Don't be mistaken: I would be delighted to get a new job in Singapore and would move back there in roughly the time it takes to buy a plane ticket online if I could. However, I will admit there are things I like about the United States in comparison. One of them is that there are so many more of the History Channel/Discovery Channel/Learning Channel-class shows, so that I have a much better chance of any time, day or night, turning on the TV and finding a documentary about the construction of some elaborate project I didn't previously know enough about. Like, last night, when I might have been going to sleep, I found a Modern Marvels about the Mackinac Bridge, the only suspension bridge providing a direct link between the upper peninsula of Michigan and the borough of Brooklyn. And I found it enlightening and an inspiration to odd thoughts, such as the discovery that at its opening in 1957 the toll was $3.25. Three and a quarter dollars back then is enough purchasing power in today's terms to buy an iPod. Or were they just gouging the governor?
Also mentioned was that they estimate the need to replace completely the road surface about every fifty years. That combines with another inspirational fact gained from, I think, a Modern Marvels about the Interstate system, which stated that 90 percent of the asphalt used for roads can be recycled and put into new asphalt for repaired or renovated roads. This implies -- follow me closely here -- that ten percent of road asphalt is not turned back into new road asphalt. Therefore, with a period of roughly the time it takes to completely resurface all the roads in the United States, there's somebody getting enough used asphalt to build a one-tenth scale model of the United States's road system.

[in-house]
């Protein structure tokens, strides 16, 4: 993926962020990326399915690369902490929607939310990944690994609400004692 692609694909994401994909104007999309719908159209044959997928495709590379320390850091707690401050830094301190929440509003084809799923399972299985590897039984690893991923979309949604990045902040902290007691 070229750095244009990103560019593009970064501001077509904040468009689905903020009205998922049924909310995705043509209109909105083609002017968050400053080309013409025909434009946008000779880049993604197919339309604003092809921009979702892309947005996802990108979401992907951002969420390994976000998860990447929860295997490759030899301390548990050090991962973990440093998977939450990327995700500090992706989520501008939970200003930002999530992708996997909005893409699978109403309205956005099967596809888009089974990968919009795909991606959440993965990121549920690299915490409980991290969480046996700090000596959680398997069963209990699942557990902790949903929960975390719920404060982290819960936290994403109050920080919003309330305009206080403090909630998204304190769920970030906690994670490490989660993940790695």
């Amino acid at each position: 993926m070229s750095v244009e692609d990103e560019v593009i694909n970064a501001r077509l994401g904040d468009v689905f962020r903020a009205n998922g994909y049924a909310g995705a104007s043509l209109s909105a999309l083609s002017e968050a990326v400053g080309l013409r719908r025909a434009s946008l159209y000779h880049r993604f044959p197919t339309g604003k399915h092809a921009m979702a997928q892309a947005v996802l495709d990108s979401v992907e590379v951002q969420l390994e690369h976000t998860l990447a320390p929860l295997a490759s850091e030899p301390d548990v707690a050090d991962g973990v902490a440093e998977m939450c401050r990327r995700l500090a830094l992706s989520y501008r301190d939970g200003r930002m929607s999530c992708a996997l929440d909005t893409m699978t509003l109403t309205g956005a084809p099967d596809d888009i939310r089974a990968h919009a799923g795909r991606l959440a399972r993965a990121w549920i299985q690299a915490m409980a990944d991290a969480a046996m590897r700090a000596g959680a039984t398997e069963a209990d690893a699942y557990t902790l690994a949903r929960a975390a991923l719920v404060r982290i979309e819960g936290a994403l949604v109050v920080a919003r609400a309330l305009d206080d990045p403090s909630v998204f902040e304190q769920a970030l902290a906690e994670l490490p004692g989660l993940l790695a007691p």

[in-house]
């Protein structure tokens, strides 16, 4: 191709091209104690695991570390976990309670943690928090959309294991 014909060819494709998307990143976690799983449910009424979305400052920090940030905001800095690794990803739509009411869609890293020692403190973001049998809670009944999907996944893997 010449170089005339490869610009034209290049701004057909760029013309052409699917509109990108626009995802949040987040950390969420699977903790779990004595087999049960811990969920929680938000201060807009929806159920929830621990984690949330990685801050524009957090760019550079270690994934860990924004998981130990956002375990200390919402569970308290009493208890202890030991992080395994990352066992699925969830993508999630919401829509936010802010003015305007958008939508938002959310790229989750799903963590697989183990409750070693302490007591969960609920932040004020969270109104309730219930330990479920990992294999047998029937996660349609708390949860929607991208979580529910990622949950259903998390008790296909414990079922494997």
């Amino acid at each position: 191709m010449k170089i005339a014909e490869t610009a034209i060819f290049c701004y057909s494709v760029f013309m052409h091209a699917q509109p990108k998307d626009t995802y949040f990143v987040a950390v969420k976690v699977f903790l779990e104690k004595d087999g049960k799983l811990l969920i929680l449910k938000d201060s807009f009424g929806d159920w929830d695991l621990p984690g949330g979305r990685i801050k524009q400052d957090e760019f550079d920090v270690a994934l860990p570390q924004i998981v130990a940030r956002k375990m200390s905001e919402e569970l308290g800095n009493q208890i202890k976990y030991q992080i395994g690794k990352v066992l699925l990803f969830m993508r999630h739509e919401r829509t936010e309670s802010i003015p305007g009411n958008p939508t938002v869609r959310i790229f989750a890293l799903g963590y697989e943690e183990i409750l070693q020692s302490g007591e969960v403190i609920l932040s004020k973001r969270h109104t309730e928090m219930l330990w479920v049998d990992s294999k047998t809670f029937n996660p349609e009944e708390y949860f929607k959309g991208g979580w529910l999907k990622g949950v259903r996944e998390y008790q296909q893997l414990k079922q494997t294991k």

That model, if it were just to cover the contiguous states, would reach something like 300 miles from eastern to western point and around 200 from northern to southern, or, roughly, be about the size of Pennsylvania. But I know Pennsylvania isn't given over entirely to this sort of project; therefore, it has to be somewhere else. All right, there must be room in the United States somewhere west of the scary, impenetrable Appalachian Mountains to hide a project the size of Pennsylvania, but then who's got it? And what is it for? Bear in mind, there's going to be a fresh tenth-scale road system ready every time the resurfacing interval comes due, and some of these roads need to be resurfaced a lot. There's places around here where by the time they're done resurfacing they go back and start all over from the first mile marker again.
This is why I probably shouldn't watch too much of Modern Marvels in a row.
Trivia: A ferry from Manhattan to Brooklyn was running in the early 1640s; on the Brooklyn side it arrived on the farmland of Cornelis Hooglandt. Source: The Island at the Centre of the World, Russell Shorto.
Currently Reading: Wedding of the Waters: The Erie Canal and the Making of a Great Nation, Peter L Bernstein.